Amidst all the articles that pops up when you subscribe to hacker news telegram channel, this was one of the many that caught my eye.
Liken reading code to be like the journey where you learn how to read before you start writing. As you learn to read, you create new ideas on your expression of words and ideas; While all words strives to convey a message, some structures are more appropriate and easier to comprehend than others.
Much as we can train ourselves to read books more quickly, we can get quicker at reading and comprehending software code.
By first reading words in context, you begin to understand their meaning and appropriate use.
Hard to read code is hard to maintain and can impede the development process. Just as in language, where a poorly constructed paragraph can be confusing and difficult to absorb, code can suffer the same fate. And just as we are equally culpable to writing bad illegible code, learning to write more code can also help improve our writing skills to avoid producing illegible code
Learn from someone else’ mistake saves you a multitude of stumble.
As you seek to improve your own skill, regularly expose yourself to new code is part of a healthy continuous learning cycle. You don’t have to agree with the code for the reading of it to be beneficial. Reading “bad” code can be hugely influential and informative. As you read, you are exposed to different styles of writing - some bad, some are better. Through this process, you find out what you do not like, and wish to avoid in your own writing as well.
You can choose to write code that you are familiar with, you can improve your ‘technical vocabulary’ and your understanding of the mechanics in the libraries you utilise on a daily basis - which is a double win! Similarly, you can also choose to read source code of a different language as how you learning a second or third language has its benefits in communicating with people of different language expertise.
Every code language encapsulate different coding principles, some languages more so than other principles. One other benefit in your attempt to read and understand another code language through reading source code, you find yourself exposed to new principles that are either strictly enforced by its syntax such as Java with their types, or Ruby with their functional programming structure. Either way, as you continue to expose yourself to the unknown, you get to see more; Understand more, and thereupon improve your ability to ‘see’ seemingly confusing pieces of code as implementations of programming constructs.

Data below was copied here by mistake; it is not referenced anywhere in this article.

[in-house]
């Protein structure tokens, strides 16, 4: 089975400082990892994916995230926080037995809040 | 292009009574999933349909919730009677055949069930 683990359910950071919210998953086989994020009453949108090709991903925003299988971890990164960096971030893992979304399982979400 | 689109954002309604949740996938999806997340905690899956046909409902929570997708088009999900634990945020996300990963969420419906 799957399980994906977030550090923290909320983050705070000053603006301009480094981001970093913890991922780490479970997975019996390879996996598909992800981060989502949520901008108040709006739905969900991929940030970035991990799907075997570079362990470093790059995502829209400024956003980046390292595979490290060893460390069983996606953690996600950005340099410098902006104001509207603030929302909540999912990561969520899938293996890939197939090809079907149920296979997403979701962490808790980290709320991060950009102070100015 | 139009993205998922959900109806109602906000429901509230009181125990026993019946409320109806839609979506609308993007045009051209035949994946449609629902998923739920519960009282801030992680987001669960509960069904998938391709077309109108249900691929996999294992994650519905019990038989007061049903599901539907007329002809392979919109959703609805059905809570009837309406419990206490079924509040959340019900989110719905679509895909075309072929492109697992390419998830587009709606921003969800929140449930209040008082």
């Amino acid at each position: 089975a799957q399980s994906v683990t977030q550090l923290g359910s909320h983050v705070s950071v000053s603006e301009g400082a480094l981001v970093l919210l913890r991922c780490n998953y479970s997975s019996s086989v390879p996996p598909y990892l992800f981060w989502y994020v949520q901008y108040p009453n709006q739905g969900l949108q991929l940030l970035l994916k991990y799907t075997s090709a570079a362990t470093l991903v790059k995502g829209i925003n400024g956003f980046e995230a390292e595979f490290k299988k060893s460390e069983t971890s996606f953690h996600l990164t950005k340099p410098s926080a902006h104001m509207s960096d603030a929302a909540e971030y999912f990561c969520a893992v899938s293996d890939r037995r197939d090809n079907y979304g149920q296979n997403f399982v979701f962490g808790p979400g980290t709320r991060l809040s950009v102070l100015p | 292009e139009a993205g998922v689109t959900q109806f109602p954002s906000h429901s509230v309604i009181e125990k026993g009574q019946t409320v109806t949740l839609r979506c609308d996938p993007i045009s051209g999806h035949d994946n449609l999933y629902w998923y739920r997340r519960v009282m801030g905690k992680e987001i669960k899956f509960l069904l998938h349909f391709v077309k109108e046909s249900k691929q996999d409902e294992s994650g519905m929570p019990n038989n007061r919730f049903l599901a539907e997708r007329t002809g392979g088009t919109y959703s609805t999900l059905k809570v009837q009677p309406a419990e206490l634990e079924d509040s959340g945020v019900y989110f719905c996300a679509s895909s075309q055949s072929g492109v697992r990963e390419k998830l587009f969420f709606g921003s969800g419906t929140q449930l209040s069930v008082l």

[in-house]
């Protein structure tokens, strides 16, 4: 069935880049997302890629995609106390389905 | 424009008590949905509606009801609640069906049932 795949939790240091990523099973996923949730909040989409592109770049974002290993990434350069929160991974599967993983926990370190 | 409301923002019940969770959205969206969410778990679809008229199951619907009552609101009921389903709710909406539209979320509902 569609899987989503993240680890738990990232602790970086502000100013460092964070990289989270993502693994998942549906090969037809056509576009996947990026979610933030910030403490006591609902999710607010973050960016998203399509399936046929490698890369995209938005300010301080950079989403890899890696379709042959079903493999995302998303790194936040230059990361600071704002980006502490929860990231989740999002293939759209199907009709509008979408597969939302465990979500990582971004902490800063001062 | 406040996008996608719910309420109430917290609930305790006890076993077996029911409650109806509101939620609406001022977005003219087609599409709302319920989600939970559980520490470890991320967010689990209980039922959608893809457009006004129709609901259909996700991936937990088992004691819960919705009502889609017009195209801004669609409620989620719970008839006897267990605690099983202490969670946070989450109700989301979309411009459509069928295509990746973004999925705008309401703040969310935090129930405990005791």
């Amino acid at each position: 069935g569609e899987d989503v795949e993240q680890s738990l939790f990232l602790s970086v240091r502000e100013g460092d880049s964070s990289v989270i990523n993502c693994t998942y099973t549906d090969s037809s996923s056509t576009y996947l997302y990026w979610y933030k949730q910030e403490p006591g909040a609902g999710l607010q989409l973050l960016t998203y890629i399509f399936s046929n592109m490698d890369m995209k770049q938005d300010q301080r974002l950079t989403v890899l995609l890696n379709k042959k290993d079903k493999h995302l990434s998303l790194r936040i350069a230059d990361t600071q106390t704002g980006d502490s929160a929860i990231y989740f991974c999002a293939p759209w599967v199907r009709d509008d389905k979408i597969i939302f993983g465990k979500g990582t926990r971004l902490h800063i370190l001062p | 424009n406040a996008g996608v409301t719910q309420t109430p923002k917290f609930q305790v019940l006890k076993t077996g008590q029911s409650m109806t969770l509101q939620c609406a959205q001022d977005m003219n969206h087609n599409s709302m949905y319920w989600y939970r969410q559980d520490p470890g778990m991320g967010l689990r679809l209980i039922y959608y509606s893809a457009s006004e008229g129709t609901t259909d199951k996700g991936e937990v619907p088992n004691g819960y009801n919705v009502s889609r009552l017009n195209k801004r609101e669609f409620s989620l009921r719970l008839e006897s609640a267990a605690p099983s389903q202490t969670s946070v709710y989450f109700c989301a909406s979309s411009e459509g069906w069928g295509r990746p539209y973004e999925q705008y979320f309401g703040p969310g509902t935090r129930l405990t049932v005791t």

Food for thought: What are the different principles that different languages encapsulate more comprehensively?
Do not be too worried if you do not understand most of what you read. Isn’t that the intention? You are exposing yourself to new styles of writing, so you can work on your own expression of code and logic; improving your logic execution and probably instill best practices into your craft.
Every code intends to achieve particular goal. [And no, the goal is not to confuse you; Although there are pieces of code created purely for fun - these pieces of code then intend to confuse you]. As you attempt your study on any code, break down the piece of code into smaller chunks.
Run some questions through your own thinking process to facilitate the learning process.
- Why is the code written in this way? What principles does it seek to follow?
- Has the author used an approach in which was not previously considered?
- Has the author used new syntax? Check out the new documentation. Remember your goal is to increase your exposure to new code style and new implementations so you can sharpen your craft
The higher abstracted take-home lesson is to set yourself up for learning. If the goal is to improve your coding ability to produce good, readable, efficient code, source code reading is merely one of many approaches to learn. There are other ways which may include article reading, pair programming (getting your hands dirty), and/or you attempting to just build a product with these new coding practices.
TDLR: do not confine your learning within the boundaries of work. Learning is a lifestyle, that will produce dividends down the road.
Here’s something for you to watch!
Here’s a youtube video about reading source code. Its quite dated but i think it can be quite interesting to see how people actually teaches you how to read code. I guess a lot of insights and thought processes can be unveiled through the way we write; In this case, it is in the way we write our code. Fundamentally, code is merely just words that helps encapsulate logic. Good code helps you to see the logic behind plainly and clearly.